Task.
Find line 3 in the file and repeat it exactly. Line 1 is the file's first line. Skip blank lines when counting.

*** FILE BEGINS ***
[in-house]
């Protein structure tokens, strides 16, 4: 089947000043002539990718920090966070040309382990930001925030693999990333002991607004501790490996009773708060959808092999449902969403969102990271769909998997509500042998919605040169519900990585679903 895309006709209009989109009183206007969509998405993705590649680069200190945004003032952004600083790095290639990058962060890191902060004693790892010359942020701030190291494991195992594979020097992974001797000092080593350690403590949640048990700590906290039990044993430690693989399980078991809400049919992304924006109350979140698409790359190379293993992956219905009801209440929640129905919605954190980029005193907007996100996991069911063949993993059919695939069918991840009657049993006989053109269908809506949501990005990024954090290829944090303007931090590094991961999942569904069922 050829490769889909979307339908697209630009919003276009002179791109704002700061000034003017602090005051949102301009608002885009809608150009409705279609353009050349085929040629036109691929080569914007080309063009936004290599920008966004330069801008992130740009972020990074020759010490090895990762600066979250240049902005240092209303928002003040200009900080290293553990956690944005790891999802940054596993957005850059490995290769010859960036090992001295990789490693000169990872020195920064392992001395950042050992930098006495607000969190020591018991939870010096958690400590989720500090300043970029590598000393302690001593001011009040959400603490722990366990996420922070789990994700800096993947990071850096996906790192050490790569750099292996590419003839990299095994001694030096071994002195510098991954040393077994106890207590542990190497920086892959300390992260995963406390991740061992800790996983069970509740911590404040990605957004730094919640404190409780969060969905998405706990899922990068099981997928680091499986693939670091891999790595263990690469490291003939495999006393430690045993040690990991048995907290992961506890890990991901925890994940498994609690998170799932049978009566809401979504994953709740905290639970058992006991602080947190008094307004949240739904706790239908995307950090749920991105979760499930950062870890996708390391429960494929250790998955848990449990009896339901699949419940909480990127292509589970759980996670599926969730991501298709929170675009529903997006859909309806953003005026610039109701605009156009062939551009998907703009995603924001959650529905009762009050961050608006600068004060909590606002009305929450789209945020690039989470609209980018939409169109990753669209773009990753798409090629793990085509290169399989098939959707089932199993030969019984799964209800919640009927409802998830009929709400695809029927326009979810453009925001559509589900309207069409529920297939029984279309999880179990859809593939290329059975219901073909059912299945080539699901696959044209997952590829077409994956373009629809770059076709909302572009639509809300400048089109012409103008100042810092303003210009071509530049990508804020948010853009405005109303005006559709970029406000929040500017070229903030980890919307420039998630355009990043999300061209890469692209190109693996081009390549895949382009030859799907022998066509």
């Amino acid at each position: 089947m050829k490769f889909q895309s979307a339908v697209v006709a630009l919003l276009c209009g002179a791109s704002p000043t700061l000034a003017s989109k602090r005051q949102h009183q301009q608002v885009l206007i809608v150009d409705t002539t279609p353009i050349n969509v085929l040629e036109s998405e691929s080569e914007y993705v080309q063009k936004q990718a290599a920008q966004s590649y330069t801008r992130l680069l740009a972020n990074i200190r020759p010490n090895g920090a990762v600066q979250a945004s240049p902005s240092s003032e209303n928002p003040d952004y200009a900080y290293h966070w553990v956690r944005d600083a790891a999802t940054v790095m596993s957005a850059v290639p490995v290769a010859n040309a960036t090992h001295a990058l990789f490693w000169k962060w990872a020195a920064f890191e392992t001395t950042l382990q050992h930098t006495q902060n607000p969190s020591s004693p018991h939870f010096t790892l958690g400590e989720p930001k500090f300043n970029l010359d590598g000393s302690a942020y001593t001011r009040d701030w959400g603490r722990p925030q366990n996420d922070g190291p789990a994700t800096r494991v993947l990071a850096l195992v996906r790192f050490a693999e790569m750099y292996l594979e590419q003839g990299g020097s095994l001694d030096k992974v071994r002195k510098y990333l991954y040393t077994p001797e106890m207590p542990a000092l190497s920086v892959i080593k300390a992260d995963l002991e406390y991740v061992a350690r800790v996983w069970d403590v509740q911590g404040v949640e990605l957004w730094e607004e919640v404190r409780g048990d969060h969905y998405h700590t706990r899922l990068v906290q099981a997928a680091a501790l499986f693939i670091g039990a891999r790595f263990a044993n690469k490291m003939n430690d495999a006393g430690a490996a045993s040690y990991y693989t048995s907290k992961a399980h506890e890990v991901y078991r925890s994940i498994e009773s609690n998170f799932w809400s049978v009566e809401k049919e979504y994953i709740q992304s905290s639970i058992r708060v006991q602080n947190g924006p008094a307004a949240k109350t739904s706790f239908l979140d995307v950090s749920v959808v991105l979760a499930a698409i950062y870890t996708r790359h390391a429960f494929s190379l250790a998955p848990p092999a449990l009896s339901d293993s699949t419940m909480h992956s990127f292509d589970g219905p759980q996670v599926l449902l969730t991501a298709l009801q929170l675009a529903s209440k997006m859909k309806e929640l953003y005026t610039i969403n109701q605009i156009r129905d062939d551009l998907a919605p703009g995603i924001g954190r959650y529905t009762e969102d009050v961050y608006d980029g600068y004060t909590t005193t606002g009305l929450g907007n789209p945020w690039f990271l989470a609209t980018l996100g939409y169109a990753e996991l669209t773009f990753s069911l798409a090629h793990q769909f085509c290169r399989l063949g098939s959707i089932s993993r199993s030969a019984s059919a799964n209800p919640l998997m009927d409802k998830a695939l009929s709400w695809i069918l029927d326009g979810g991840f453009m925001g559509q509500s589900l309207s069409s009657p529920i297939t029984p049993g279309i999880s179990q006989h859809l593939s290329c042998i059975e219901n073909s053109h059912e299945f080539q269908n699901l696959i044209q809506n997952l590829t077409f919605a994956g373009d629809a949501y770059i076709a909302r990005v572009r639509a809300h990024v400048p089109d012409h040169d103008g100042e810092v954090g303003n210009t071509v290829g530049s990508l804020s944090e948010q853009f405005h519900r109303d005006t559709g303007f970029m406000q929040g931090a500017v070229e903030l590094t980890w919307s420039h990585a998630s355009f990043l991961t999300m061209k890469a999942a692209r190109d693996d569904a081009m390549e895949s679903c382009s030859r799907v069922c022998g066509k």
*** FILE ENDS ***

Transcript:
């Amino acid at each position: 089947m050829k490769f889909q895309s979307a339908v697209v006709a630009l919003l276009c209009g002179a791109s704002p000043t700061l000034a003017s989109k602090r005051q949102h009183q301009q608002v885009l206007i809608v150009d409705t002539t279609p353009i050349n969509v085929l040629e036109s998405e691929s080569e914007y993705v080309q063009k936004q990718a290599a920008q966004s590649y330069t801008r992130l680069l740009a972020n990074i200190r020759p010490n090895g920090a990762v600066q979250a945004s240049p902005s240092s003032e209303n928002p003040d952004y200009a900080y290293h966070w553990v956690r944005d600083a790891a999802t940054v790095m596993s957005a850059v290639p490995v290769a010859n040309a960036t090992h001295a990058l990789f490693w000169k962060w990872a020195a920064f890191e392992t001395t950042l382990q050992h930098t006495q902060n607000p969190s020591s004693p018991h939870f010096t790892l958690g400590e989720p930001k500090f300043n970029l010359d590598g000393s302690a942020y001593t001011r009040d701030w959400g603490r722990p925030q366990n996420d922070g190291p789990a994700t800096r494991v993947l990071a850096l195992v996906r790192f050490a693999e790569m750099y292996l594979e590419q003839g990299g020097s095994l001694d030096k992974v071994r002195k510098y990333l991954y040393t077994p001797e106890m207590p542990a000092l190497s920086v892959i080593k300390a992260d995963l002991e406390y991740v061992a350690r800790v996983w069970d403590v509740q911590g404040v949640e990605l957004w730094e607004e919640v404190r409780g048990d969060h969905y998405h700590t706990r899922l990068v906290q099981a997928a680091a501790l499986f693939i670091g039990a891999r790595f263990a044993n690469k490291m003939n430690d495999a006393g430690a490996a045993s040690y990991y693989t048995s907290k992961a399980h506890e890990v991901y078991r925890s994940i498994e009773s609690n998170f799932w809400s049978v009566e809401k049919e979504y994953i709740q992304s905290s639970i058992r708060v006991q602080n947190g924006p008094a307004a949240k109350t739904s706790f239908l979140d995307v950090s749920v959808v991105l979760a499930a698409i950062y870890t996708r790359h390391a429960f494929s190379l250790a998955p848990p092999a449990l009896s339901d293993s699949t419940m909480h992956s990127f292509d589970g219905p759980q996670v599926l449902l969730t991501a298709l009801q929170l675009a529903s209440k997006m859909k309806e929640l953003y005026t610039i969403n109701q605009i156009r129905d062939d551009l998907a919605p703009g995603i924001g954190r959650y529905t009762e969102d009050v961050y608006d980029g600068y004060t909590t005193t606002g009305l929450g907007n789209p945020w690039f990271l989470a609209t980018l996100g939409y169109a990753e996991l669209t773009f990753s069911l798409a090629h793990q769909f085509c290169r399989l063949g098939s959707i089932s993993r199993s030969a019984s059919a799964n209800p919640l998997m009927d409802k998830a695939l009929s709400w695809i069918l029927d326009g979810g991840f453009m925001g559509q509500s589900l309207s069409s009657p529920i297939t029984p049993g279309i999880s179990q006989h859809l593939s290329c042998i059975e219901n073909s053109h059912e299945f080539q269908n699901l696959i044209q809506n997952l590829t077409f919605a994956g373009d629809a949501y770059i076709a909302r990005v572009r639509a809300h990024v400048p089109d012409h040169d103008g100042e810092v954090g303003n210009t071509v290829g530049s990508l804020s944090e948010q853009f405005h519900r109303d005006t559709g303007f970029m406000q929040g931090a500017v070229e903030l590094t980890w919307s420039h990585a998630s355009f990043l991961t999300m061209k890469a999942a692209r190109d693996d569904a081009m390549e895949s679903c382009s030859r799907v069922c022998g066509k």